The great Oliver Reed once proclaimed that he drank stupendous amounts in pubs because “the finest people that I have ever met have been” there. Though I endorse the garrulous thespian’s sentiment, I believe that the very best people are to be found on the racecourse.
I have of course tested this theory in the last fortnight and sadly discovered that – in London at least – Reed’s pub arcadia no longer exists.
What a contrast to those I have met at race meetings in the last few days. My trusty trilby and I have watched truly wonderful British racing; the final day of the jumps season at Sandown was followed a week later by the first classic of the flat season, the 2,000 Guineas, at Newmarket.
Jump racing – a sport that lends itself to bellicose metaphor – is rather like reading Homer’s Illyad. Horse’s careers often last a decade, filled with extreme highs and woe betide the lows, and one season is usually jam-packed with all manner of emotive narratives.
Sandown was no exception.
The first sentimental story was that the Bridesmaid, Richard “Dickie” Johnson, got his day in the sun at long last – after spending 16 years congratulating the imperious AP McCoy, Johnson won his first Champion Jockey’s title. Johnson also got a winner, on the marvellous evergreen Menorah, which this old punter enjoyed at 6-1!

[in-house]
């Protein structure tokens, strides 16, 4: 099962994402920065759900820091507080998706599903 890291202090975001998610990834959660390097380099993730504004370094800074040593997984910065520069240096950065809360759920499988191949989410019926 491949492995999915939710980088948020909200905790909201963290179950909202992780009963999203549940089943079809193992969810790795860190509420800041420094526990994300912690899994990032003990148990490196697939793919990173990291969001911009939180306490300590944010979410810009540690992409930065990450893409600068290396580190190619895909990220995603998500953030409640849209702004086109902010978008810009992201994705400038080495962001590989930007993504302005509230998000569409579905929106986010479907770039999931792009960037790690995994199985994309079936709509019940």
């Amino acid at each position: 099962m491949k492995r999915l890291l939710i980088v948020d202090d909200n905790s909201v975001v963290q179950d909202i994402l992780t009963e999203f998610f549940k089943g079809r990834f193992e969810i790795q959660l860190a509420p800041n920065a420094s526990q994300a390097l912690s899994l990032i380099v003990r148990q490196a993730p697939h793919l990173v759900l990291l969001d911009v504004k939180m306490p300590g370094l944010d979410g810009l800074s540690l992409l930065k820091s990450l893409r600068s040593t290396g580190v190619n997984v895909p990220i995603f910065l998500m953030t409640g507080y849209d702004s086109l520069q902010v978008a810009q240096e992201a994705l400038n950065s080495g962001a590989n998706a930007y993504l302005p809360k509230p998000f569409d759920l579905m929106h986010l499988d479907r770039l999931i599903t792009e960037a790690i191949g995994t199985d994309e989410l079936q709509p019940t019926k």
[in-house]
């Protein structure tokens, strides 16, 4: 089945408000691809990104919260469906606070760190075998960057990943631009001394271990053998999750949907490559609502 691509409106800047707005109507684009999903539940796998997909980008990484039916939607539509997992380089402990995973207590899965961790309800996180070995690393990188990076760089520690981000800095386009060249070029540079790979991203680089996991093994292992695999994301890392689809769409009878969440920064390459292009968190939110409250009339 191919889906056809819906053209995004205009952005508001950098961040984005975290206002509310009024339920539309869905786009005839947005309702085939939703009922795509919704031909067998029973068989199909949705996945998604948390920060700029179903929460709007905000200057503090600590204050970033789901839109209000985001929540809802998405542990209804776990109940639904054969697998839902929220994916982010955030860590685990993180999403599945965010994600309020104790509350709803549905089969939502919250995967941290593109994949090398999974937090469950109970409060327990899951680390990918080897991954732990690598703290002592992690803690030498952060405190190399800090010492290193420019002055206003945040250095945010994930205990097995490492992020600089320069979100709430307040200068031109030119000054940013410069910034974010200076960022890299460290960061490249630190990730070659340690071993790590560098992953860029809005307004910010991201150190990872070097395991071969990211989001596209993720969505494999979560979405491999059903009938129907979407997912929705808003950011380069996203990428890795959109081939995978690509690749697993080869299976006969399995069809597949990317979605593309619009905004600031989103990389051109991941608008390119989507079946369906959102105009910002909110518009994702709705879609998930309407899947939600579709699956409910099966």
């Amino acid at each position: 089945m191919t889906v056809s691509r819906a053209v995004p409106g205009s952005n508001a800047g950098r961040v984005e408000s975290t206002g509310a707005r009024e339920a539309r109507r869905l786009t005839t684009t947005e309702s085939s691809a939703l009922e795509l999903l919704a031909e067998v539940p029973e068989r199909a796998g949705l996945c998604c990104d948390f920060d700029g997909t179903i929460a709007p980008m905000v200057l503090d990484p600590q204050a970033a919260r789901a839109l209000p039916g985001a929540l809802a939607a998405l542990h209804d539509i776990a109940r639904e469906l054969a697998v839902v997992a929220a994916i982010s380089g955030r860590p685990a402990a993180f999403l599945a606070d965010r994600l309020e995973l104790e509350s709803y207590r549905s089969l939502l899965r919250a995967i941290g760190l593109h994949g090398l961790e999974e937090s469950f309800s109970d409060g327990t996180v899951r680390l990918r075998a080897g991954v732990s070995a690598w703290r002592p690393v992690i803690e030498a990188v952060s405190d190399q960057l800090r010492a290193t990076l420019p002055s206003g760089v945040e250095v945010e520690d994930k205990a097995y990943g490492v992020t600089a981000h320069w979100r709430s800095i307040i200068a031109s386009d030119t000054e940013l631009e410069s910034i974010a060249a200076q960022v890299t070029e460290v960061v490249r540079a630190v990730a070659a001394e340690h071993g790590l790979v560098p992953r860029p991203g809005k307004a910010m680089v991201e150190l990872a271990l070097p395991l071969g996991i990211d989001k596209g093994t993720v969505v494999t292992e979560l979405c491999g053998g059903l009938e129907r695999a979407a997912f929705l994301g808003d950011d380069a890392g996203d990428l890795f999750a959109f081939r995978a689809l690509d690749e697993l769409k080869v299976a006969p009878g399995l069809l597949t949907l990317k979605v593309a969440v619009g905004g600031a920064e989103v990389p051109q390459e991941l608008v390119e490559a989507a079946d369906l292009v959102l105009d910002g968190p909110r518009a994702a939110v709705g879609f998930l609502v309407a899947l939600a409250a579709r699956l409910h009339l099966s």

The second tale was the battle for the trainer’s title between the pugnacious nine-time champion Paul Nicholls and the Ireland’s top trainer Willie Mullins – a chap so prolific on both sides of the Irish Sea that he was bidding to win his first British championship, along with the sewn-up Irish.
Mullins conceded the Championship after a few too many placed horses for Nicholls made the title mathematically impossible; and a bullish Nicholls announced to all that his tenth trainer’s championship was the “sweetest of them all”.
Mullins, who had played the role of rival sportingly, did blot his copy book with the late withdrawal of Vroum Vroum Mag – ten minutes before post and much to the chagrin of the punters after the loss of the title.
The highlight of the day came in the perfect bay form of my favourite horse in training, Sprinter Sacre. This rippling beast’s joyous return to full health and grade one race wins is perhaps the greatest comeback story in racing – however, the win at Sandown was less to do with the old boy’s return than it was a statement of dominance.
Many observers regarded Sprinter’s running in the Celebration Chase as potentially a race too far for a horse that was in an equine hospital only 18 months ago. His trainer, the splendid Nicky Henderson, knows the horse better than anyone and he felt he could go to the well once again – in fact he didn’t just go to the well again, he drank it all up like a greedy colt and left nothing for his mortal rivals.
Sprinter has an arrogance when he strides around the paddock like a prized-fighter on fight night – I should imagine that the other horses were quivering underneath their saddles at the sight of his large shoulders and cold eyes. The race was contested by the young pretender, Un de Sceaux, and many erstwhile two mile grade one winners on ground that, unfortunately for them, suited Sprinter.